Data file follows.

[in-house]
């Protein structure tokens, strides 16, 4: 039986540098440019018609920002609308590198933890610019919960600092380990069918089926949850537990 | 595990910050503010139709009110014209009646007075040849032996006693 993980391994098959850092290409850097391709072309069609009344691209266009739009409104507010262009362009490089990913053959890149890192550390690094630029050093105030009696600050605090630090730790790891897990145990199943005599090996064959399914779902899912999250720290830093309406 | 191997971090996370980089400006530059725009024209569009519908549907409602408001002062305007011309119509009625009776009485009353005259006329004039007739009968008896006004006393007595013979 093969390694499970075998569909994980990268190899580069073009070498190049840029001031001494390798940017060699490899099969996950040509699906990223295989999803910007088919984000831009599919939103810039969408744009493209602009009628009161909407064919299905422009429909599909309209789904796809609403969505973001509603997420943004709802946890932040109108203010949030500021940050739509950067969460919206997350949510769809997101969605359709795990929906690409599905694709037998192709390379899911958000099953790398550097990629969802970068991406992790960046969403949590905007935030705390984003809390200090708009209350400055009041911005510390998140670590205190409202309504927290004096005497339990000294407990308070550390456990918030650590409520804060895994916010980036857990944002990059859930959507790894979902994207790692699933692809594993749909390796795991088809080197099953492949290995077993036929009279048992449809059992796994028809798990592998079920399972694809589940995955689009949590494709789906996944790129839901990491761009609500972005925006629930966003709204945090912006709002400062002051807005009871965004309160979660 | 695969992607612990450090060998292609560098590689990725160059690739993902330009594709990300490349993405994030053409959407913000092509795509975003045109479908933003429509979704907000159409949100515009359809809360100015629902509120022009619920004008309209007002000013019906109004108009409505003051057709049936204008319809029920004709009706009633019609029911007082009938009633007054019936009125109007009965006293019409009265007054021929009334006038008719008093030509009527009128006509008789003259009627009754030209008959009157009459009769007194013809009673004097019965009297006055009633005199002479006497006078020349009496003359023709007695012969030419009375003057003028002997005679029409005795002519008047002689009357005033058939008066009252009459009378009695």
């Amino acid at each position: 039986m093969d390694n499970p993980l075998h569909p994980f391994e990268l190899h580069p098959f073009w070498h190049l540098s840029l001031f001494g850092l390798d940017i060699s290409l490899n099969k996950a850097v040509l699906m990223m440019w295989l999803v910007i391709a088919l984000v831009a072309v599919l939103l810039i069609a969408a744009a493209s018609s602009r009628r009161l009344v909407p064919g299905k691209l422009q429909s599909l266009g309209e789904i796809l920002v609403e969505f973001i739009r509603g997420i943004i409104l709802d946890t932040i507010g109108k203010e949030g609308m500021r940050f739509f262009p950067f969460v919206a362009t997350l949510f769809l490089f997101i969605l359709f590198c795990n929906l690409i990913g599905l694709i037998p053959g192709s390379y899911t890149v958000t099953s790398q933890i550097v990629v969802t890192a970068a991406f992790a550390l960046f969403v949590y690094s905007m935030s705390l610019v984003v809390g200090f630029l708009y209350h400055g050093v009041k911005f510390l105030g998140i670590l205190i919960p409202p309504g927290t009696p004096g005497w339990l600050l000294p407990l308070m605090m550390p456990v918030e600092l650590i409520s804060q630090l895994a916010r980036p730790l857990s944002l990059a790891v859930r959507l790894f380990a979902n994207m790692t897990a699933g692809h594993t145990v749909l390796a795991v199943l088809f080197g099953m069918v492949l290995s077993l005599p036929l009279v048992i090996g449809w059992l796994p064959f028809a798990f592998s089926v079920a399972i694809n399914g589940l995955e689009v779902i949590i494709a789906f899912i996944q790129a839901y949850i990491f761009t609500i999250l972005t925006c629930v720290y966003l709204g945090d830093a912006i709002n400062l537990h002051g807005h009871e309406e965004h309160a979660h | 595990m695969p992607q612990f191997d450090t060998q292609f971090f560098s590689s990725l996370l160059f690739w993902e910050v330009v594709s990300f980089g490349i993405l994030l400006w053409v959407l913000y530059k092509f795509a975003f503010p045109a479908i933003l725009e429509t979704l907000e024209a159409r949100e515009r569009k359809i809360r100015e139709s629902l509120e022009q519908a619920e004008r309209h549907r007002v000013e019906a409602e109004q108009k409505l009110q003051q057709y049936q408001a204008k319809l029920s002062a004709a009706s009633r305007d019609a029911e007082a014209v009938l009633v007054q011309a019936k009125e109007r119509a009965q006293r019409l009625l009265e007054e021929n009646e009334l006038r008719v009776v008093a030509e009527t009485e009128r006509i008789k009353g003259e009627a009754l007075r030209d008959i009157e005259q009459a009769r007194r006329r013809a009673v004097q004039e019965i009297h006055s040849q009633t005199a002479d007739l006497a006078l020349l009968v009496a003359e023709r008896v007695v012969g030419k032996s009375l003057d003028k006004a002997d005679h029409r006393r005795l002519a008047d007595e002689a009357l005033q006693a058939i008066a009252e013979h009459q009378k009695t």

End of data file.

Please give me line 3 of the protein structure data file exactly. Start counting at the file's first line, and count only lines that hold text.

């Amino acid at each position: 039986m093969d390694n499970p993980l075998h569909p994980f391994e990268l190899h580069p098959f073009w070498h190049l540098s840029l001031f001494g850092l390798d940017i060699s290409l490899n099969k996950a850097v040509l699906m990223m440019w295989l999803v910007i391709a088919l984000v831009a072309v599919l939103l810039i069609a969408a744009a493209s018609s602009r009628r009161l009344v909407p064919g299905k691209l422009q429909s599909l266009g309209e789904i796809l920002v609403e969505f973001i739009r509603g997420i943004i409104l709802d946890t932040i507010g109108k203010e949030g609308m500021r940050f739509f262009p950067f969460v919206a362009t997350l949510f769809l490089f997101i969605l359709f590198c795990n929906l690409i990913g599905l694709i037998p053959g192709s390379y899911t890149v958000t099953s790398q933890i550097v990629v969802t890192a970068a991406f992790a550390l960046f969403v949590y690094s905007m935030s705390l610019v984003v809390g200090f630029l708009y209350h400055g050093v009041k911005f510390l105030g998140i670590l205190i919960p409202p309504g927290t009696p004096g005497w339990l600050l000294p407990l308070m605090m550390p456990v918030e600092l650590i409520s804060q630090l895994a916010r980036p730790l857990s944002l990059a790891v859930r959507l790894f380990a979902n994207m790692t897990a699933g692809h594993t145990v749909l390796a795991v199943l088809f080197g099953m069918v492949l290995s077993l005599p036929l009279v048992i090996g449809w059992l796994p064959f028809a798990f592998s089926v079920a399972i694809n399914g589940l995955e689009v779902i949590i494709a789906f899912i996944q790129a839901y949850i990491f761009t609500i999250l972005t925006c629930v720290y966003l709204g945090d830093a912006i709002n400062l537990h002051g807005h009871e309406e965004h309160a979660h | 595990m695969p992607q612990f191997d450090t060998q292609f971090f560098s590689s990725l996370l160059f690739w993902e910050v330009v594709s990300f980089g490349i993405l994030l400006w053409v959407l913000y530059k092509f795509a975003f503010p045109a479908i933003l725009e429509t979704l907000e024209a159409r949100e515009r569009k359809i809360r100015e139709s629902l509120e022009q519908a619920e004008r309209h549907r007002v000013e019906a409602e109004q108009k409505l009110q003051q057709y049936q408001a204008k319809l029920s002062a004709a009706s009633r305007d019609a029911e007082a014209v009938l009633v007054q011309a019936k009125e109007r119509a009965q006293r019409l009625l009265e007054e021929n009646e009334l006038r008719v009776v008093a030509e009527t009485e009128r006509i008789k009353g003259e009627a009754l007075r030209d008959i009157e005259q009459a009769r007194r006329r013809a009673v004097q004039e019965i009297h006055s040849q009633t005199a002479d007739l006497a006078l020349l009968v009496a003359e023709r008896v007695v012969g030419k032996s009375l003057d003028k006004a002997d005679h029409r006393r005795l002519a008047d007595e002689a009357l005033q006693a058939i008066a009252e013979h009459q009378k009695t």